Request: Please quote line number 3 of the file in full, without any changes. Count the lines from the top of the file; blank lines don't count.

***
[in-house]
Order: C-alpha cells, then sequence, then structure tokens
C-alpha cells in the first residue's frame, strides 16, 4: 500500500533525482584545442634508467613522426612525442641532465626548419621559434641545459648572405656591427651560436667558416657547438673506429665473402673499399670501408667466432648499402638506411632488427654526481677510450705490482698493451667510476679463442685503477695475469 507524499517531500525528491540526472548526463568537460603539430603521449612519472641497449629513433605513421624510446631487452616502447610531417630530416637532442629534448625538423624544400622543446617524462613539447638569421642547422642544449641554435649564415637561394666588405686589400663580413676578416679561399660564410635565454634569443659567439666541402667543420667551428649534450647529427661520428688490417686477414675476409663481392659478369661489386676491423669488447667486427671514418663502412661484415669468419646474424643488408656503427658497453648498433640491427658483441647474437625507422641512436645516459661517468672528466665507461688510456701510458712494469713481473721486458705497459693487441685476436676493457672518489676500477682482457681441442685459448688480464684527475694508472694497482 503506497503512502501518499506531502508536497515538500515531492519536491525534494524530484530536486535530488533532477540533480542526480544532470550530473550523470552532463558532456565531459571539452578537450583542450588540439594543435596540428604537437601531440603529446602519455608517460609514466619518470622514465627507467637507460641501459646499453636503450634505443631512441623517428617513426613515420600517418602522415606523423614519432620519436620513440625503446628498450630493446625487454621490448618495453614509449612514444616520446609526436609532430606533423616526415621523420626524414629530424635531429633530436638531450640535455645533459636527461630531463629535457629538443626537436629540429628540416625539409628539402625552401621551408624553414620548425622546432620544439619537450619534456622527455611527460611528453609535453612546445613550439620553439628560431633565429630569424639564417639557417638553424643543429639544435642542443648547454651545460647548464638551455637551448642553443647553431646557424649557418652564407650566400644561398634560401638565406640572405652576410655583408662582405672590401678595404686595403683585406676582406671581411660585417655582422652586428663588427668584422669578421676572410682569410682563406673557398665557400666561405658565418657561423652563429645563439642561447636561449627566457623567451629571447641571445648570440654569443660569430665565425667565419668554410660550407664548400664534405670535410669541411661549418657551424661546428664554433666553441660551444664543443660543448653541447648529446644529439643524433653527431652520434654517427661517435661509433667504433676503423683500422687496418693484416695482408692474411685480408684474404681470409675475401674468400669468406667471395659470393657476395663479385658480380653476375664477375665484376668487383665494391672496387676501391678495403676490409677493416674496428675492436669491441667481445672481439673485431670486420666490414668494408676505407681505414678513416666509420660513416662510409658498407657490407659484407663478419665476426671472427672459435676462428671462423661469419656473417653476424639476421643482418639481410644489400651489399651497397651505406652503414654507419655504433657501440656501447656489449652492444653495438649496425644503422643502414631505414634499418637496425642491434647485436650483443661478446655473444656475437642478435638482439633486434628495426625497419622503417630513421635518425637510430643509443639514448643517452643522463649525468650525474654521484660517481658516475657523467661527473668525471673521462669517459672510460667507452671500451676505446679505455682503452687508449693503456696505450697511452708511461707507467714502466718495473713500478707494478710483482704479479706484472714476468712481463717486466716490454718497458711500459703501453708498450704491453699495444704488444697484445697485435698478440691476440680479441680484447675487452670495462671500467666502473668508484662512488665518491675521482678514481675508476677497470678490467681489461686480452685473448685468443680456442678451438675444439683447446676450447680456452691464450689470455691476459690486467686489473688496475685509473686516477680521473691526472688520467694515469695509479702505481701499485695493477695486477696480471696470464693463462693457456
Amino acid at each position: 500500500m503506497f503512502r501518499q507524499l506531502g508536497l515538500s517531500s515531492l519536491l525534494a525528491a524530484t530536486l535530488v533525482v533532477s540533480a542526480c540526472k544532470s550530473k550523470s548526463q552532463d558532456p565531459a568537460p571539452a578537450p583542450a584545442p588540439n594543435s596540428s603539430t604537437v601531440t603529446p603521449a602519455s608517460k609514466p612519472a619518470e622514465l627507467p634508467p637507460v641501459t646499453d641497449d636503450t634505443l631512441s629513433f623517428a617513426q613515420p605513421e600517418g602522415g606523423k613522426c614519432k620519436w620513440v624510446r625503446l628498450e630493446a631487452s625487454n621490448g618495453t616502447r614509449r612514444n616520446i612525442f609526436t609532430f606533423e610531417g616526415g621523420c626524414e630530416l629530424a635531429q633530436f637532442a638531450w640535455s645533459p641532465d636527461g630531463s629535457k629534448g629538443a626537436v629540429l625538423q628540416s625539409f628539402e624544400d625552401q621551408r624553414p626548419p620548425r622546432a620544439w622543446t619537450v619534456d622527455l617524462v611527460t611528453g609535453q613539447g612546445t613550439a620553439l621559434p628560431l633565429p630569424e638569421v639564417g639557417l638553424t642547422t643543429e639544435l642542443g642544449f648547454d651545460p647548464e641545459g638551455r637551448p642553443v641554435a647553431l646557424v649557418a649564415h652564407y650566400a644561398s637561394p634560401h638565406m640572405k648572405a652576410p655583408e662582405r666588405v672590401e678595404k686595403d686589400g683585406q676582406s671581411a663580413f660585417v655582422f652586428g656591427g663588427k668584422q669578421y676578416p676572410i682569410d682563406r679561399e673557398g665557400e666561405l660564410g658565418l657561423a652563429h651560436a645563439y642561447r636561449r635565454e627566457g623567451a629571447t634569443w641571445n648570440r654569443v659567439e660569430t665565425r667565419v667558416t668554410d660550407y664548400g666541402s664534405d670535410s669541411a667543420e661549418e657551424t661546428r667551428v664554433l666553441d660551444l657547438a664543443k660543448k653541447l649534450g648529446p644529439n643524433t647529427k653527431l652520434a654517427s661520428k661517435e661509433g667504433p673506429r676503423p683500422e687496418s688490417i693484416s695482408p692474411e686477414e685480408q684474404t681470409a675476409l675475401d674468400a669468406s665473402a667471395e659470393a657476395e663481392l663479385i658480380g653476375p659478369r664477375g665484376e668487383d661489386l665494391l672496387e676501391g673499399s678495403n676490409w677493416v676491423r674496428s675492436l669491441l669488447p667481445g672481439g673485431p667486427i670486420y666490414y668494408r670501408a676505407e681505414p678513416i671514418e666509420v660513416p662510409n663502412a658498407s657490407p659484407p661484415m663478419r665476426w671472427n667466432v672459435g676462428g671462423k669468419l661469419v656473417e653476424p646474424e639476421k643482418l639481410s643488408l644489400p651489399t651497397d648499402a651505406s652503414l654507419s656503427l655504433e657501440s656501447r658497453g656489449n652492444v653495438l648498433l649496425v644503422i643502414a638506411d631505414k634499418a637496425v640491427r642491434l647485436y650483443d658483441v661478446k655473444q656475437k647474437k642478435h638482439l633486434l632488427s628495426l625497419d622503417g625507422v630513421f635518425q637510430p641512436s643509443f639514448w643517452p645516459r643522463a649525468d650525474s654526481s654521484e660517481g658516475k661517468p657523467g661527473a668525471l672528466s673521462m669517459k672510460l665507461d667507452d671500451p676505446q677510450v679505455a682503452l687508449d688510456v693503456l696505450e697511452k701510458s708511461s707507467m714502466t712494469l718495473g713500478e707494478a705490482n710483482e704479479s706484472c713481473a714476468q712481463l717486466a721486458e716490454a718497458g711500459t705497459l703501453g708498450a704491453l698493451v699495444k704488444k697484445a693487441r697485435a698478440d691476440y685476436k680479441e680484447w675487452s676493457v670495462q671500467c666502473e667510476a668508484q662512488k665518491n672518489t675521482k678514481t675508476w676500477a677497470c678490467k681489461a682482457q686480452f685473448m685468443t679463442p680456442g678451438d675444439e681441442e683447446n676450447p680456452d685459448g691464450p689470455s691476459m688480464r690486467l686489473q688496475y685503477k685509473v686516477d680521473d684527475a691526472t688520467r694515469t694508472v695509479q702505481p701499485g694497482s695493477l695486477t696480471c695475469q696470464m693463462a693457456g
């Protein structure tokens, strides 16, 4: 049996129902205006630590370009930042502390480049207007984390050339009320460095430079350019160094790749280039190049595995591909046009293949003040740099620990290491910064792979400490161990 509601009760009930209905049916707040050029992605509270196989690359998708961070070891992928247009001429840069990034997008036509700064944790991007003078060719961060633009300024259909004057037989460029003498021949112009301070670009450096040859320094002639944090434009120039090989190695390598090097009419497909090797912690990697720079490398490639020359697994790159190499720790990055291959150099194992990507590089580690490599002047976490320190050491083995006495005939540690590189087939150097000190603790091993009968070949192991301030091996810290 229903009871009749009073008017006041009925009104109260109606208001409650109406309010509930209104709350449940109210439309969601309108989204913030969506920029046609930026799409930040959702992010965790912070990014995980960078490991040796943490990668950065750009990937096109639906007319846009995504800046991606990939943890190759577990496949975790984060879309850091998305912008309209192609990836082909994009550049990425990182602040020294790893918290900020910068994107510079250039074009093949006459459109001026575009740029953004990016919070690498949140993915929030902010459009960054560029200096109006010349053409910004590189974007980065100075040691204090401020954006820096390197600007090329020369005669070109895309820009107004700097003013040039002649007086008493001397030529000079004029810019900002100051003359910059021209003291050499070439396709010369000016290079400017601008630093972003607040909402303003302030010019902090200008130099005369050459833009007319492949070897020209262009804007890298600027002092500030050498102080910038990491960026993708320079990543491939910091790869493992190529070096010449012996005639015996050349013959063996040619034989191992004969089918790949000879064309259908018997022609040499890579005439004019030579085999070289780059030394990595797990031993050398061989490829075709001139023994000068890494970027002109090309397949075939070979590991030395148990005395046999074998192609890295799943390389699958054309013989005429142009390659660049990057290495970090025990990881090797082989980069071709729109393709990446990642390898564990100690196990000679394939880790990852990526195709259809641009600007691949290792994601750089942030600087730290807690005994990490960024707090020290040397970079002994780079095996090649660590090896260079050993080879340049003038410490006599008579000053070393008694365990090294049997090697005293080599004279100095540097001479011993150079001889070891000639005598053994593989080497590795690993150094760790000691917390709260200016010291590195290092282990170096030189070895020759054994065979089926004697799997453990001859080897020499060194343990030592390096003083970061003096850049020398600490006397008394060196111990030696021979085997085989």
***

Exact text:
C-alpha cells in the first residue's frame, strides 16, 4: 500500500533525482584545442634508467613522426612525442641532465626548419621559434641545459648572405656591427651560436667558416657547438673506429665473402673499399670501408667466432648499402638506411632488427654526481677510450705490482698493451667510476679463442685503477695475469 507524499517531500525528491540526472548526463568537460603539430603521449612519472641497449629513433605513421624510446631487452616502447610531417630530416637532442629534448625538423624544400622543446617524462613539447638569421642547422642544449641554435649564415637561394666588405686589400663580413676578416679561399660564410635565454634569443659567439666541402667543420667551428649534450647529427661520428688490417686477414675476409663481392659478369661489386676491423669488447667486427671514418663502412661484415669468419646474424643488408656503427658497453648498433640491427658483441647474437625507422641512436645516459661517468672528466665507461688510456701510458712494469713481473721486458705497459693487441685476436676493457672518489676500477682482457681441442685459448688480464684527475694508472694497482 503506497503512502501518499506531502508536497515538500515531492519536491525534494524530484530536486535530488533532477540533480542526480544532470550530473550523470552532463558532456565531459571539452578537450583542450588540439594543435596540428604537437601531440603529446602519455608517460609514466619518470622514465627507467637507460641501459646499453636503450634505443631512441623517428617513426613515420600517418602522415606523423614519432620519436620513440625503446628498450630493446625487454621490448618495453614509449612514444616520446609526436609532430606533423616526415621523420626524414629530424635531429633530436638531450640535455645533459636527461630531463629535457629538443626537436629540429628540416625539409628539402625552401621551408624553414620548425622546432620544439619537450619534456622527455611527460611528453609535453612546445613550439620553439628560431633565429630569424639564417639557417638553424643543429639544435642542443648547454651545460647548464638551455637551448642553443647553431646557424649557418652564407650566400644561398634560401638565406640572405652576410655583408662582405672590401678595404686595403683585406676582406671581411660585417655582422652586428663588427668584422669578421676572410682569410682563406673557398665557400666561405658565418657561423652563429645563439642561447636561449627566457623567451629571447641571445648570440654569443660569430665565425667565419668554410660550407664548400664534405670535410669541411661549418657551424661546428664554433666553441660551444664543443660543448653541447648529446644529439643524433653527431652520434654517427661517435661509433667504433676503423683500422687496418693484416695482408692474411685480408684474404681470409675475401674468400669468406667471395659470393657476395663479385658480380653476375664477375665484376668487383665494391672496387676501391678495403676490409677493416674496428675492436669491441667481445672481439673485431670486420666490414668494408676505407681505414678513416666509420660513416662510409658498407657490407659484407663478419665476426671472427672459435676462428671462423661469419656473417653476424639476421643482418639481410644489400651489399651497397651505406652503414654507419655504433657501440656501447656489449652492444653495438649496425644503422643502414631505414634499418637496425642491434647485436650483443661478446655473444656475437642478435638482439633486434628495426625497419622503417630513421635518425637510430643509443639514448643517452643522463649525468650525474654521484660517481658516475657523467661527473668525471673521462669517459672510460667507452671500451676505446679505455682503452687508449693503456696505450697511452708511461707507467714502466718495473713500478707494478710483482704479479706484472714476468712481463717486466716490454718497458711500459703501453708498450704491453699495444704488444697484445697485435698478440691476440680479441680484447675487452670495462671500467666502473668508484662512488665518491675521482678514481675508476677497470678490467681489461686480452685473448685468443680456442678451438675444439683447446676450447680456452691464450689470455691476459690486467686489473688496475685509473686516477680521473691526472688520467694515469695509479702505481701499485695493477695486477696480471696470464693463462693457456